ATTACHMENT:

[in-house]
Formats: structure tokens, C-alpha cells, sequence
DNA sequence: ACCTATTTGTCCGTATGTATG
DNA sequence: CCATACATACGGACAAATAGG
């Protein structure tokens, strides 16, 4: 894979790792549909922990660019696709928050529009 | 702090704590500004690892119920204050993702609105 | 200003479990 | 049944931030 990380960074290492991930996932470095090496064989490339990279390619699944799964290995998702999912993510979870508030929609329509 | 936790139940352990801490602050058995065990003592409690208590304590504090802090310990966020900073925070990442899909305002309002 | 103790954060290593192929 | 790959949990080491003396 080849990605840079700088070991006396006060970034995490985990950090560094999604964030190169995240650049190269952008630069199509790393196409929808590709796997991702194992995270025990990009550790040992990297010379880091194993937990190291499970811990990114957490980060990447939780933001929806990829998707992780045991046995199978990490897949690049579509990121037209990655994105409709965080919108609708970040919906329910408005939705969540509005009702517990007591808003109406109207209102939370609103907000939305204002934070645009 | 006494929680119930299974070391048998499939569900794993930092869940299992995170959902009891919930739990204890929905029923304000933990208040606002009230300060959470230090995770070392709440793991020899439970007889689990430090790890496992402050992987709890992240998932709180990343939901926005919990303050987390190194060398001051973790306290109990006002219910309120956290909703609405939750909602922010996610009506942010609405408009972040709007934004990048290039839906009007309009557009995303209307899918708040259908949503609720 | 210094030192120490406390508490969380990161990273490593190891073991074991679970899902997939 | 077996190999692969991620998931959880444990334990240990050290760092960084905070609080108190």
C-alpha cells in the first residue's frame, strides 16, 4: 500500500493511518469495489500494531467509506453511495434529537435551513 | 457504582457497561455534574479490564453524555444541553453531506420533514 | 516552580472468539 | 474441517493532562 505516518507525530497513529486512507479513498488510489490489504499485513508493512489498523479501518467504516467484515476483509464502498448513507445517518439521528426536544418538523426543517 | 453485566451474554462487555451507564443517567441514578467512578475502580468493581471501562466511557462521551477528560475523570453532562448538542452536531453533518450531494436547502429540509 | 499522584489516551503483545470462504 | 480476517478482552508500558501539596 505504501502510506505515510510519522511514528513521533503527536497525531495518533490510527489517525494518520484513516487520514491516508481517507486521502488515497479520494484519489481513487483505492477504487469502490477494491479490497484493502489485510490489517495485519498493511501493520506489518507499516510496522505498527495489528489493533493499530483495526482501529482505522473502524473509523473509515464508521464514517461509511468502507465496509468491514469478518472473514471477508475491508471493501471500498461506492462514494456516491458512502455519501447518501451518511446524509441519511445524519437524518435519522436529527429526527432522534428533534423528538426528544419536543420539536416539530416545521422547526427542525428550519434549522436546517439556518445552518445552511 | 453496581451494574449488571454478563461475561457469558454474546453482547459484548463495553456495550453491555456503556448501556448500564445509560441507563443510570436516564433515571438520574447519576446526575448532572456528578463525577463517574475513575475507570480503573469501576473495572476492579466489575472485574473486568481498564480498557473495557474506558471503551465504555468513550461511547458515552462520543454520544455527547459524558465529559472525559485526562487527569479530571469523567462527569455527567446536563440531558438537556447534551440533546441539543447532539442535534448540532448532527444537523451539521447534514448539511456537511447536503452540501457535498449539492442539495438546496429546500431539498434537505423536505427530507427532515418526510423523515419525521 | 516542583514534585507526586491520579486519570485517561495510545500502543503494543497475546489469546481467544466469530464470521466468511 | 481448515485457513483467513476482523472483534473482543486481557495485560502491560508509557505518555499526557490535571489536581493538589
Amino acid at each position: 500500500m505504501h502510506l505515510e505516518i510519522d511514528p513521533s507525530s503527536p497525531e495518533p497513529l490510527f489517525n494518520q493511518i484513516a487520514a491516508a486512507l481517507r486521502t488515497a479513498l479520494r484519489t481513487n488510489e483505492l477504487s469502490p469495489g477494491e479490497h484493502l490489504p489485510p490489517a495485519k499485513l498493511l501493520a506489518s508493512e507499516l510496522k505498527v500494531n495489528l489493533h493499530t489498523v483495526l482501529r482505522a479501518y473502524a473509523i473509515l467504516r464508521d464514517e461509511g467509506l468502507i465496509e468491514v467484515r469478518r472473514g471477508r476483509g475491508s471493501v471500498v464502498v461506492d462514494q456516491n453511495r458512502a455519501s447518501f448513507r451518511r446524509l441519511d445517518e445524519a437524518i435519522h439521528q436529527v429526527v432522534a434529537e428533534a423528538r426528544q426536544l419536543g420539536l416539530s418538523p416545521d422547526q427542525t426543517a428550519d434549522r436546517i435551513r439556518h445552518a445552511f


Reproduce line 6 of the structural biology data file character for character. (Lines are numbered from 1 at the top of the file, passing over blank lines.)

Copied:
C-alpha cells in the first residue's frame, strides 16, 4: 500500500493511518469495489500494531467509506453511495434529537435551513 | 457504582457497561455534574479490564453524555444541553453531506420533514 | 516552580472468539 | 474441517493532562 505516518507525530497513529486512507479513498488510489490489504499485513508493512489498523479501518467504516467484515476483509464502498448513507445517518439521528426536544418538523426543517 | 453485566451474554462487555451507564443517567441514578467512578475502580468493581471501562466511557462521551477528560475523570453532562448538542452536531453533518450531494436547502429540509 | 499522584489516551503483545470462504 | 480476517478482552508500558501539596 505504501502510506505515510510519522511514528513521533503527536497525531495518533490510527489517525494518520484513516487520514491516508481517507486521502488515497479520494484519489481513487483505492477504487469502490477494491479490497484493502489485510490489517495485519498493511501493520506489518507499516510496522505498527495489528489493533493499530483495526482501529482505522473502524473509523473509515464508521464514517461509511468502507465496509468491514469478518472473514471477508475491508471493501471500498461506492462514494456516491458512502455519501447518501451518511446524509441519511445524519437524518435519522436529527429526527432522534428533534423528538426528544419536543420539536416539530416545521422547526427542525428550519434549522436546517439556518445552518445552511 | 453496581451494574449488571454478563461475561457469558454474546453482547459484548463495553456495550453491555456503556448501556448500564445509560441507563443510570436516564433515571438520574447519576446526575448532572456528578463525577463517574475513575475507570480503573469501576473495572476492579466489575472485574473486568481498564480498557473495557474506558471503551465504555468513550461511547458515552462520543454520544455527547459524558465529559472525559485526562487527569479530571469523567462527569455527567446536563440531558438537556447534551440533546441539543447532539442535534448540532448532527444537523451539521447534514448539511456537511447536503452540501457535498449539492442539495438546496429546500431539498434537505423536505427530507427532515418526510423523515419525521 | 516542583514534585507526586491520579486519570485517561495510545500502543503494543497475546489469546481467544466469530464470521466468511 | 481448515485457513483467513476482523472483534473482543486481557495485560502491560508509557505518555499526557490535571489536581493538589